Microsoft case : US Department of Justice says it can demand every email from the service provider

The United States Department of Justice has told the federal appeals court that it has the right to demand the emails of anyone in the world from any email provider headquartered within US borders.

The DoJ made the submission in the second circuit court of appeals is between the US and Microsoft over the US government’s right to demand user emails from Microsoft held on a Hotmail server in Ireland.

Microsoft holds the position that the United State government has no right over the emails as they are hosted in a country outside the jurisdiction of US.

Big tech firms and media houses like Apple, the government of Ireland, Fox News, NPR and the Guardian have filed amicus briefs with the federal court, arguing the case could set a precedent for governments around the world to seize information held in the cloud.  It is worth noting the judges of two courts have already ruled against Microsoft twice.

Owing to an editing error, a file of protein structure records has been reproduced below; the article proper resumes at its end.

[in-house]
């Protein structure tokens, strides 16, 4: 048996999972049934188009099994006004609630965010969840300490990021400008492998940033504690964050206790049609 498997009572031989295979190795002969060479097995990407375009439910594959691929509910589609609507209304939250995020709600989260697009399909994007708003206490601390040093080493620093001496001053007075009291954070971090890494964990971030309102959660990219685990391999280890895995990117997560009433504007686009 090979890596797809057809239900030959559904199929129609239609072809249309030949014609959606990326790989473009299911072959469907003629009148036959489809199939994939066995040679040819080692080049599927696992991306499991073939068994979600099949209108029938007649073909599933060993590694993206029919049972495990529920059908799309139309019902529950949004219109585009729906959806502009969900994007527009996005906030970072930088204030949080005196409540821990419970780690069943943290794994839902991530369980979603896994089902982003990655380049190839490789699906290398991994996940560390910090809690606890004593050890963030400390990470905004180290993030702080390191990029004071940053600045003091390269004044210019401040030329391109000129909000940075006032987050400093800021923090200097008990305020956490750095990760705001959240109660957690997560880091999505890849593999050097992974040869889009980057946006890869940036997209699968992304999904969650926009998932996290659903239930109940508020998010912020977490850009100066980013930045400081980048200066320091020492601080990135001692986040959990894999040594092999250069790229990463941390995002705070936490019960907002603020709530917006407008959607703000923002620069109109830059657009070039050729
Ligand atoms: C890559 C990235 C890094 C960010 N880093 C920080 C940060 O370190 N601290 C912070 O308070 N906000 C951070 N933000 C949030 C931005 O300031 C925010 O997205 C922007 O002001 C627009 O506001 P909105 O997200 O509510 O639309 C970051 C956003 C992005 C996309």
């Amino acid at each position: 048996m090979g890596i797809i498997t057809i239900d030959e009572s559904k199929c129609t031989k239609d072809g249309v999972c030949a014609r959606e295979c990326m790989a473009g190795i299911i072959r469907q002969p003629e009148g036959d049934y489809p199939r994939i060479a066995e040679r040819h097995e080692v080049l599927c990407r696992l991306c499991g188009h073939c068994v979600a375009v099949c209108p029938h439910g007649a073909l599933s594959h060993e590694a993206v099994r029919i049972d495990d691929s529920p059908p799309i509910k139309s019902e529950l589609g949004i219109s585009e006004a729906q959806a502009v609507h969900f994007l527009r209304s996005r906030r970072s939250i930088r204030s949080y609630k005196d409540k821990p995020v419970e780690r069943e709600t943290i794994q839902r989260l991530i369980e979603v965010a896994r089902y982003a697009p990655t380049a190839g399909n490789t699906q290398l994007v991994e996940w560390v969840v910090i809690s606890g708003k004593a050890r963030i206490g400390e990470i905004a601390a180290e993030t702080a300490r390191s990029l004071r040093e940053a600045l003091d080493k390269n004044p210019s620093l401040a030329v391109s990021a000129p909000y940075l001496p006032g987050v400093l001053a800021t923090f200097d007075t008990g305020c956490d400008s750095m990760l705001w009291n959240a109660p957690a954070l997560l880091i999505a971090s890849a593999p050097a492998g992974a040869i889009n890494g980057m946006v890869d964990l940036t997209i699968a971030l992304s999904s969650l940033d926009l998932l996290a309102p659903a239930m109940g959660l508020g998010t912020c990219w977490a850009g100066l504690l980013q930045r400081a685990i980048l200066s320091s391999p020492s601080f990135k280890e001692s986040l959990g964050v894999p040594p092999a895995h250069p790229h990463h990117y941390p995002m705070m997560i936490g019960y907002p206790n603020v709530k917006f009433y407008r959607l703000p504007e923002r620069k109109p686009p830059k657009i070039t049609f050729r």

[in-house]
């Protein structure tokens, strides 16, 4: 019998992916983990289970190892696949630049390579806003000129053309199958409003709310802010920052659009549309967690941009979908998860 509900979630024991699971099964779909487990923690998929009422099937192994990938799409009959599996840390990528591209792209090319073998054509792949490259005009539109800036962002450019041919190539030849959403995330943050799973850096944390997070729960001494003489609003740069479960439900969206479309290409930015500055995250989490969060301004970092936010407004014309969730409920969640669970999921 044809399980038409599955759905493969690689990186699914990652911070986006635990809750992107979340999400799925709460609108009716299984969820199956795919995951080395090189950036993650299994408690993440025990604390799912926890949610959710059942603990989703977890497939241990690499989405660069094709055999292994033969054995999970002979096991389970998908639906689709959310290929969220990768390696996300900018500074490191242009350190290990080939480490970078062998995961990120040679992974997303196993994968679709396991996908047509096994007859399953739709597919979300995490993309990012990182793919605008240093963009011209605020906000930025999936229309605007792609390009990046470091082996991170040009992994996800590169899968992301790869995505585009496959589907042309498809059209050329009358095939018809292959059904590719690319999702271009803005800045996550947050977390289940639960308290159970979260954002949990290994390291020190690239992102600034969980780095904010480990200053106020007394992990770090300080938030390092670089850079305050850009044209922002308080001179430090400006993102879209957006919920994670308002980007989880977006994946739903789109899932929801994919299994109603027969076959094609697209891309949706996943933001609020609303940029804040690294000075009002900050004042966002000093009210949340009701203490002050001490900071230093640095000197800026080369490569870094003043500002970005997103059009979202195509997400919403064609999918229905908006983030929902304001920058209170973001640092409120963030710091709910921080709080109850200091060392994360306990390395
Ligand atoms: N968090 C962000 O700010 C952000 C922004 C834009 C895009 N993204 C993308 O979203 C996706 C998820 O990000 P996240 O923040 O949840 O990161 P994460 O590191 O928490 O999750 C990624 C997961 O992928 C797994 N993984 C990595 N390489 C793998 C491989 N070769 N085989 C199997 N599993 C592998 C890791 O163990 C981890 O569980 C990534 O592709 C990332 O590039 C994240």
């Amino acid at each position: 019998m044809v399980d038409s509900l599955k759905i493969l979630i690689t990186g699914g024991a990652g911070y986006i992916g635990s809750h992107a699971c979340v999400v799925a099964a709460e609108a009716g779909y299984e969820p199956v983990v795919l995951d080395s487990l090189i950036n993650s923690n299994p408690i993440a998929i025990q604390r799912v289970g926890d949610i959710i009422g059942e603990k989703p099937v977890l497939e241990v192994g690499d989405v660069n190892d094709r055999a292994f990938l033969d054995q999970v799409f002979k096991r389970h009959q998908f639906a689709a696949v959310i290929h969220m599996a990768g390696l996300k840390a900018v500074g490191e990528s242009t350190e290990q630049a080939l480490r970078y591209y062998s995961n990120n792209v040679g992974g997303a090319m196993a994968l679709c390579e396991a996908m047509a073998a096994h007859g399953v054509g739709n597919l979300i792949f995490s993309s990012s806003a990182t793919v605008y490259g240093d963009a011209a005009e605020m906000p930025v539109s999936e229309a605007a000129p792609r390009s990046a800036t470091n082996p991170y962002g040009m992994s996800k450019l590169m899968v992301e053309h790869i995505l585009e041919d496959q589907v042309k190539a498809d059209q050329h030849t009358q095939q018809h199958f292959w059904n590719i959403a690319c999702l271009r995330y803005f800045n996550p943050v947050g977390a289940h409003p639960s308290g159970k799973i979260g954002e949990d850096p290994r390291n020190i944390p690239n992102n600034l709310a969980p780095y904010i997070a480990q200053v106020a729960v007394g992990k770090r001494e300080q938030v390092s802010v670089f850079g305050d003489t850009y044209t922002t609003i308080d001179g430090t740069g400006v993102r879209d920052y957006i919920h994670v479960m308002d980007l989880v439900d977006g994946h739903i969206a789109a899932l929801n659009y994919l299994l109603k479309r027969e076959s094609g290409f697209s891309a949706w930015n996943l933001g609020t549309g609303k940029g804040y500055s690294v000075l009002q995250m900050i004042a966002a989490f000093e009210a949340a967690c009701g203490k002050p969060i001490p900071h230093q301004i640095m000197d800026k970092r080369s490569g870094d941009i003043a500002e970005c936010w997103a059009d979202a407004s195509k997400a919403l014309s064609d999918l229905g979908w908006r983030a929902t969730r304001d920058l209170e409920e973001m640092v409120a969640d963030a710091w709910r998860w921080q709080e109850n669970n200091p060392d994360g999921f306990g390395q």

Microsoft’s counsel contended that the US search warrant should not have been used to compel it to hand over emails stored in Ireland. “This is an execution of law enforcement seizure on their land,” Joshua Rosenkranz, counsel for Microsoft, told the court. “We would go crazy if China did this to us.”

While the lawyers for DoJ told the court that emails should be treated as the business records of the company hosting them. They submitted that this data can be accessed by them no matter where they are stored.

Microsoft has argued the emails are the customers’ personal documents and a US warrant does not carry the authority needed to compel the company to hand it over.

A three judge bench comprising of Victor Bolden, Susan Carney and Gerard Lynch is hearing the case between Microsoft and the Government of United States through Department of Justice.

A ruling in the case could come as early as October or as late as February.



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